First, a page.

The Association for the Capital Projects Engineering & Construction Community.

The Management of Your Time

March 30, 2012

By Gary Berman, ECC Board Member

Imagine my disappointment after 35 years in engineering and construction to learn that there is still only 24 hours in a day and 7 days in a week. Imagine also believing that all those devices we did not have in the 1970’s would be saving me time so that I could do more in a day (or enjoy more time off). I am convinced that, on certain occasions, my cell phones, computers, and PDAs are making me less efficient. From my mentors, friends and co-workers, I have observed and been taught techniques that can help anyone manage their time more efficiently and accomplish more in a day. I call it PFT.

Lesson One – PLAN your work, work your PLAN

For more years than I can remember, I have created a daily “To Do” list. I start it at the end of each day for the next. It is the first thing I read in the morning; yes, before emails. Then based on emails, voice mails and texts, I adjust the written plan for the day. I prioritize the list and do my best to estimate how long each task will take (uninterrupted). I write the minutes next to the tasks. Invariably, I have more on my list than I can accomplish in a typical day, every day.

My trick for prioritizing is credited to the author Stephen Covey. I do first only those items that are both “urgent and important”. I next tackle those that are urgent. My list is a rolling list so tasks change priority with time. I have had things stay on the list for a month, so do not be surprised if that happens to you. The “To Do” list is easy and, after awhile, it will become religion.

Lesson Two – FOCUS

In time management, distraction is the root of all evil – someone calling, texting, emailing, or simply the unexpected visitor to your office. You are the only one that can control distraction. We all know about start-stop-start inefficiency. Well, that is what our new world of instant communication has caused. As uncomfortable as it may seem (and it will get easier over time), when you begin a task, shut off your cell phone, power down your PDA, shut off the ring tone on your email notification and power down your computer screen, put your phone on DND and close your office door. These emotionally difficult actions will enhance your focus, leading you to complete tasks faster and probably better. Turn on all your devices once the task is done, catch up with the electronic communications and add tasks to your prioritized To Do list. Remember, your list is a living document.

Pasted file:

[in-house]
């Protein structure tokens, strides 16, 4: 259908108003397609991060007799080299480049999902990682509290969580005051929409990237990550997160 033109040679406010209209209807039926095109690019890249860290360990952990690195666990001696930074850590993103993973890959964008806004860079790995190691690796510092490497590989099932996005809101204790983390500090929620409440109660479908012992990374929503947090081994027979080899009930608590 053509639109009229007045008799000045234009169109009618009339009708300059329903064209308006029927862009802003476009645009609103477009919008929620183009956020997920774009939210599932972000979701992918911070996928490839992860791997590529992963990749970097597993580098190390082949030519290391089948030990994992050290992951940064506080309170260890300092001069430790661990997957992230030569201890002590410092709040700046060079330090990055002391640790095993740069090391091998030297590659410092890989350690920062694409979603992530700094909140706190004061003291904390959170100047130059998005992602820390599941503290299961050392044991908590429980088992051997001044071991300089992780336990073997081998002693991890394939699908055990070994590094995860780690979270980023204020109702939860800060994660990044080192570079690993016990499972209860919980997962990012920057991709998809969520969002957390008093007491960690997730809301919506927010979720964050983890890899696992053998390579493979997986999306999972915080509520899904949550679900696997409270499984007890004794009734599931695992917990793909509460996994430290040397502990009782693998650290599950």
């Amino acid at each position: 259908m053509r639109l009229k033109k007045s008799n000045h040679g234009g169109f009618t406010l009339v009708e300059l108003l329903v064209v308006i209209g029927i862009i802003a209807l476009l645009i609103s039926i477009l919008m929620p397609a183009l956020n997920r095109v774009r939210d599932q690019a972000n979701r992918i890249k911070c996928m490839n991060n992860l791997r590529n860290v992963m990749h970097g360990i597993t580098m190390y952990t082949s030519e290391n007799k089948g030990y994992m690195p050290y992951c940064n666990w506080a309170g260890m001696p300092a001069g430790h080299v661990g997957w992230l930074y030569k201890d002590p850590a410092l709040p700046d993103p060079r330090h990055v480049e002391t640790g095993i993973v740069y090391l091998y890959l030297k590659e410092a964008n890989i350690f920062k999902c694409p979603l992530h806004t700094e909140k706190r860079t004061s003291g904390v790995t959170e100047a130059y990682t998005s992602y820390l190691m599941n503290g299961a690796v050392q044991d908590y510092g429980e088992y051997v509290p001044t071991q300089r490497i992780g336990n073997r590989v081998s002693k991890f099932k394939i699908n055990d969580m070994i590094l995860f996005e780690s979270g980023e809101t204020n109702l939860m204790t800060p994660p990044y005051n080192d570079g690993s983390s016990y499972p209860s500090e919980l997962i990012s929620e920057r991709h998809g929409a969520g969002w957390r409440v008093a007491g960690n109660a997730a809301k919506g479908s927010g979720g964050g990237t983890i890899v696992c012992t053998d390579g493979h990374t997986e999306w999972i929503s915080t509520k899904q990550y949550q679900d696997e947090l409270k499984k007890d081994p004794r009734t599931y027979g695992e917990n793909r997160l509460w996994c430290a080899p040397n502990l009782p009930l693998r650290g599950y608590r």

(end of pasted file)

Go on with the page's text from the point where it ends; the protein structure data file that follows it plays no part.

Lesson Three – THINK

We all know how costly rework in the field is, but it also takes time. Same is true for the work on our desk. Our lengthy and sometimes overwhelming To Do list creates a behavior of reacting to a task without first thinking about it. It should not come as a surprise that our first inclination on how to proceed is not always right. I work hard at the beginning of every task to think about what I am about to do by reviewing a few questions in my head; it takes less than a minute. What is the reason for the task and what is my goal? Who is the audience? What should the deliverable look like? If my work is one part of many, do I need to tailor what I am about to do? And lastly, how will I know when I am done? Getting it the right the first time is rewarding, efficient and allows more tasks to be crossed-off your daily To Do list. Maybe the first item on your list should be THINK.

So while there are many more lessons to be learned, these three – PLAN, FOCUS and THINK (PFT) may be all you need to get more done in a day.